Continental Corp
Big Blue and Big Brother

If you don't like the thought of Big Brother knowing how fast you drive down the open highway, you'll want to cross the United Arab Emirates off of your list of possible retirement location choices.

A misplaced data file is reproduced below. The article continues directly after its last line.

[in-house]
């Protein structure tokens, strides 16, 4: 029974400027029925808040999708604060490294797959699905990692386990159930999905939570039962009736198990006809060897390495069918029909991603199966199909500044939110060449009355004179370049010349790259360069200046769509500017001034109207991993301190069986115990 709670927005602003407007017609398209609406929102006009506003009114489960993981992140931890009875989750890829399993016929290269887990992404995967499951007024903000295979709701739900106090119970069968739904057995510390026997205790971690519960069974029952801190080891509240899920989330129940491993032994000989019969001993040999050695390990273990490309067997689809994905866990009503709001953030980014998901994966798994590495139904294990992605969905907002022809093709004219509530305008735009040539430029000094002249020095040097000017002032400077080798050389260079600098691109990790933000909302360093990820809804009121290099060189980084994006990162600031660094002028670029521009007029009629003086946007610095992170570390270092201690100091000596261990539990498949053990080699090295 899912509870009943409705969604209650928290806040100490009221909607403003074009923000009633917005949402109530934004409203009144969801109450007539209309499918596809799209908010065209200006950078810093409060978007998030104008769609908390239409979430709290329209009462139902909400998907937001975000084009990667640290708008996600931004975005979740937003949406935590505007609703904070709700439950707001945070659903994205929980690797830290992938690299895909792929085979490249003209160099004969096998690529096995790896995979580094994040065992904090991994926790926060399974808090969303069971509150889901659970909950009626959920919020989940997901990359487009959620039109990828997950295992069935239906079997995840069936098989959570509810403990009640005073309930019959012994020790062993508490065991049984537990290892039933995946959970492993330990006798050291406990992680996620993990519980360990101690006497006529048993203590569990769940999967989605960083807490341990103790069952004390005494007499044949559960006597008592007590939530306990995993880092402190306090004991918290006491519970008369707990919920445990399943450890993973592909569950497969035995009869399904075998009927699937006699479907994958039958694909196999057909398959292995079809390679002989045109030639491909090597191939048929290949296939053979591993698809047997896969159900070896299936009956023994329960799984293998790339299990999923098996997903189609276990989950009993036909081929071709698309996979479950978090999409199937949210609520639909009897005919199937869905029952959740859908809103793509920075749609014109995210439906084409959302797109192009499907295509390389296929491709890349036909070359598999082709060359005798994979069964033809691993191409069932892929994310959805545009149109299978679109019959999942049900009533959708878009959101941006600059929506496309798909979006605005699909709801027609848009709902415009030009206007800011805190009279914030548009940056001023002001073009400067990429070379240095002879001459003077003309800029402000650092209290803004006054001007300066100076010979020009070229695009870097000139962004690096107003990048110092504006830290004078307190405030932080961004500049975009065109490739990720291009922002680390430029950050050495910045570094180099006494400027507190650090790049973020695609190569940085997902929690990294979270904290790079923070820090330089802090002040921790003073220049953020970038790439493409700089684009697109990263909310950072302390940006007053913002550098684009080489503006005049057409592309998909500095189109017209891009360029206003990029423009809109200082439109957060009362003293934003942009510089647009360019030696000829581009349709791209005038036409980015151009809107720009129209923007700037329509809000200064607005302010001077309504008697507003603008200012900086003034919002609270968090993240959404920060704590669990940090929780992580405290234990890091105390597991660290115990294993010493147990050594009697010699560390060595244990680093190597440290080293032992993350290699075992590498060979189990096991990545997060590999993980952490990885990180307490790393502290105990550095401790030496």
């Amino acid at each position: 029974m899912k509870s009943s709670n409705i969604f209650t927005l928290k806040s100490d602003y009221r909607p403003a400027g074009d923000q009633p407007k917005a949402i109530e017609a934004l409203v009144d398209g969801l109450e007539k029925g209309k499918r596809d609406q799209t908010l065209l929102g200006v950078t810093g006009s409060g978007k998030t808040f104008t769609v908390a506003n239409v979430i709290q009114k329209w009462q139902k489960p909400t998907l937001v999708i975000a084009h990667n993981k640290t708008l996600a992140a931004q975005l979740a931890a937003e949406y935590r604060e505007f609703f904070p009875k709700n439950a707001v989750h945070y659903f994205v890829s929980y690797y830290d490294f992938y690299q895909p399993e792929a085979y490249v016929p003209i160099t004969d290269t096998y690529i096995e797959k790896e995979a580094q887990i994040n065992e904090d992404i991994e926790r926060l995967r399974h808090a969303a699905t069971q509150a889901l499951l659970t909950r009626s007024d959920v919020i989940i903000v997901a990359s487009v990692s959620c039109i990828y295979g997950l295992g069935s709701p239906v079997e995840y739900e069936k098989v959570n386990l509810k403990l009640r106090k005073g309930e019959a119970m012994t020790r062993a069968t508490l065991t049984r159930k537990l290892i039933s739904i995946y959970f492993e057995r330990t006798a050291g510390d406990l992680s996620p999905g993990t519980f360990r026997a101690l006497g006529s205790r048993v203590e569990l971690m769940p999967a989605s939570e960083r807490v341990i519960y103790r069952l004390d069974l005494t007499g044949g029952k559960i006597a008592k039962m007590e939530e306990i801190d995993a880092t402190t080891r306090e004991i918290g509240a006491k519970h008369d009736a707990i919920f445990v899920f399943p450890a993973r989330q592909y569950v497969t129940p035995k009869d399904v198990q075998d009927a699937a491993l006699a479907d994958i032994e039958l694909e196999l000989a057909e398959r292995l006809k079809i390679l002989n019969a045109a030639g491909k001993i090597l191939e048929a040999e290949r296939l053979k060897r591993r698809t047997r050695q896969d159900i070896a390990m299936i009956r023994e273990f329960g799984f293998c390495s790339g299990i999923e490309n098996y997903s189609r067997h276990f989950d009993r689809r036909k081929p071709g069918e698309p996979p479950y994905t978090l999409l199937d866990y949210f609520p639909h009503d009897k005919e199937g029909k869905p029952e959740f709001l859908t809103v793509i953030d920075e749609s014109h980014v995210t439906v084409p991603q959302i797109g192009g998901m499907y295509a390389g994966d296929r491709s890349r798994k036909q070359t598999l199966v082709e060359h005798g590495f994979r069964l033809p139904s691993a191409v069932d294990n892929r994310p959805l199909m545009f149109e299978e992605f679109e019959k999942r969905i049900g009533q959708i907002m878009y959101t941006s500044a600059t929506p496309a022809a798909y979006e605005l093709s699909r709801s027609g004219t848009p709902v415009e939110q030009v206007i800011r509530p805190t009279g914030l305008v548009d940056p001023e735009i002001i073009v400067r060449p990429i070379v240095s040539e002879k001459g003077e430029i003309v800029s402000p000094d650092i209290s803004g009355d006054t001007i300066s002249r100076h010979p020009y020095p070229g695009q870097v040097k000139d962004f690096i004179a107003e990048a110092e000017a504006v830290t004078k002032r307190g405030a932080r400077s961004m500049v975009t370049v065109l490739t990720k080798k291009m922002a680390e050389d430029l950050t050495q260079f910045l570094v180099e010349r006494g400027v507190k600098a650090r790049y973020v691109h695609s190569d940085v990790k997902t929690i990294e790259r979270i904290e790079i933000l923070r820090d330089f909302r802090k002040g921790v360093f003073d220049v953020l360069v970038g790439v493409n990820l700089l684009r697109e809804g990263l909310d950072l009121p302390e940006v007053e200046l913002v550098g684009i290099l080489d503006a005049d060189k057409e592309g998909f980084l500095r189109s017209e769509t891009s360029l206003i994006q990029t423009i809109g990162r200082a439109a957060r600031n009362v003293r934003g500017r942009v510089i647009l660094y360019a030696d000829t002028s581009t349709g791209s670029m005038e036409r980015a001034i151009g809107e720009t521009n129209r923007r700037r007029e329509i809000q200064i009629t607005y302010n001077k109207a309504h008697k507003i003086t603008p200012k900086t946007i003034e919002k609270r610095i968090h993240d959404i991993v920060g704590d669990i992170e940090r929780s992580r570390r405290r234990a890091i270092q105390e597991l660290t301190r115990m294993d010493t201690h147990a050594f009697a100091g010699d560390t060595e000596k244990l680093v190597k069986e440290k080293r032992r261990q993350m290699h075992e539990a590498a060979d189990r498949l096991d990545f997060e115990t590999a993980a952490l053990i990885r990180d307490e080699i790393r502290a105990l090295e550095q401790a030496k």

If you don't like the thought of Big Brother knowing how fast you drive down the open highway, you'll want to cross the United Arab Emirates off of your list of possible retirement location choices. That's because the Arabian kingdom may be farther along than any other country in the widespread use of automotive data recorders to detect speeding violations. Beginning in early 2007, the UAE will phase-in a requirement that obliges every car owner in the country to have a data recorder installed in his vehicle to track vehicle speed and location via an embedded GPS chip. Under this mandate, the first two violations garner nothing more than a polite warning. The third, however, causes an automatic cellular transmission to the authorities and a ticket soon follows in the mail. IBM designed the system, and Erich Nickel, director of Global Telematics Solutions, says that, with a total market of about one million vehicles, this application will be largest of its kind in the world. That could make UAE a test bed for any government looking to institute similar black box requirements in the future. Nickel explains that while the clear purpose is to reduce highway deaths, IBM is looking to expand the functionality of the boxes beyond speeding enforcement by adding features like hands-free calling and navigation services. The idea is to make government tracking of private citizens a little more palatable by giving people some services they actually want. IBM is also experimenting with a smart card activation system that would be tied to driver's licenses, to make it more likely that the correct person is being fined. Two versions of the black box currently are under development: one includes a screen that flashes a bright red warning whenever the speed limit is exceeded, the other is a no-frills unit that only offers a warning tone.—KEW